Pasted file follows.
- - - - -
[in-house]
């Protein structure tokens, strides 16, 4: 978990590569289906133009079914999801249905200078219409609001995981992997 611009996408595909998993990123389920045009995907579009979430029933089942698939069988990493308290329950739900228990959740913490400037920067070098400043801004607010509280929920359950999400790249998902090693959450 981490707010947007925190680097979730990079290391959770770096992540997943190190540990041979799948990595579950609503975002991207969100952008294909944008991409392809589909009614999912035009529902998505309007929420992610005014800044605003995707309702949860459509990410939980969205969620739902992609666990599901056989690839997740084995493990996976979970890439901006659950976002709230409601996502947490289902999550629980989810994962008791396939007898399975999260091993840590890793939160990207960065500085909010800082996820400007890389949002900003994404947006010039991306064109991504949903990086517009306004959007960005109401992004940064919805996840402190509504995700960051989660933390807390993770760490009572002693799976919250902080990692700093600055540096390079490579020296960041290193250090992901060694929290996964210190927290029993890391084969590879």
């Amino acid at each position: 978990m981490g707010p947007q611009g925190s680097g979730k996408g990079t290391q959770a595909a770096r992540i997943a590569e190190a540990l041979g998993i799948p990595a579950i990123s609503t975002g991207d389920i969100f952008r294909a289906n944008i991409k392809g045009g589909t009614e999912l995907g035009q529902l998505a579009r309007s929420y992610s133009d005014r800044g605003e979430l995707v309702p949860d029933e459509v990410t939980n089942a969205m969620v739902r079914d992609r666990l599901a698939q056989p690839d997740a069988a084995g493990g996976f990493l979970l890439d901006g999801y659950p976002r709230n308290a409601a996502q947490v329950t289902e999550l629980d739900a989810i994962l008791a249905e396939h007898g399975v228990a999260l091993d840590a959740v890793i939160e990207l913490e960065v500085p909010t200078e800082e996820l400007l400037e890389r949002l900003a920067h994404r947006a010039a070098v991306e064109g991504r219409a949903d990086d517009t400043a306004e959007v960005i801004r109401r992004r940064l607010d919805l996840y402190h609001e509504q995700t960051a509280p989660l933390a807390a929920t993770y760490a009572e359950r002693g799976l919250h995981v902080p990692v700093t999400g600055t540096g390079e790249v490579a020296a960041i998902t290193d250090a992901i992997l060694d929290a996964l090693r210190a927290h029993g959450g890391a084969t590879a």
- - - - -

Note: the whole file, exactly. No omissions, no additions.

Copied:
[in-house]
């Protein structure tokens, strides 16, 4: 978990590569289906133009079914999801249905200078219409609001995981992997 611009996408595909998993990123389920045009995907579009979430029933089942698939069988990493308290329950739900228990959740913490400037920067070098400043801004607010509280929920359950999400790249998902090693959450 981490707010947007925190680097979730990079290391959770770096992540997943190190540990041979799948990595579950609503975002991207969100952008294909944008991409392809589909009614999912035009529902998505309007929420992610005014800044605003995707309702949860459509990410939980969205969620739902992609666990599901056989690839997740084995493990996976979970890439901006659950976002709230409601996502947490289902999550629980989810994962008791396939007898399975999260091993840590890793939160990207960065500085909010800082996820400007890389949002900003994404947006010039991306064109991504949903990086517009306004959007960005109401992004940064919805996840402190509504995700960051989660933390807390993770760490009572002693799976919250902080990692700093600055540096390079490579020296960041290193250090992901060694929290996964210190927290029993890391084969590879």
């Amino acid at each position: 978990m981490g707010p947007q611009g925190s680097g979730k996408g990079t290391q959770a595909a770096r992540i997943a590569e190190a540990l041979g998993i799948p990595a579950i990123s609503t975002g991207d389920i969100f952008r294909a289906n944008i991409k392809g045009g589909t009614e999912l995907g035009q529902l998505a579009r309007s929420y992610s133009d005014r800044g605003e979430l995707v309702p949860d029933e459509v990410t939980n089942a969205m969620v739902r079914d992609r666990l599901a698939q056989p690839d997740a069988a084995g493990g996976f990493l979970l890439d901006g999801y659950p976002r709230n308290a409601a996502q947490v329950t289902e999550l629980d739900a989810i994962l008791a249905e396939h007898g399975v228990a999260l091993d840590a959740v890793i939160e990207l913490e960065v500085p909010t200078e800082e996820l400007l400037e890389r949002l900003a920067h994404r947006a010039a070098v991306e064109g991504r219409a949903d990086d517009t400043a306004e959007v960005i801004r109401r992004r940064l607010d919805l996840y402190h609001e509504q995700t960051a509280p989660l933390a807390a929920t993770y760490a009572e359950r002693g799976l919250h995981v902080p990692v700093t999400g600055t540096g390079e790249v490579a020296a960041i998902t290193d250090a992901i992997l060694d929290a996964l090693r210190a927290h029993g959450g890391a084969t590879a």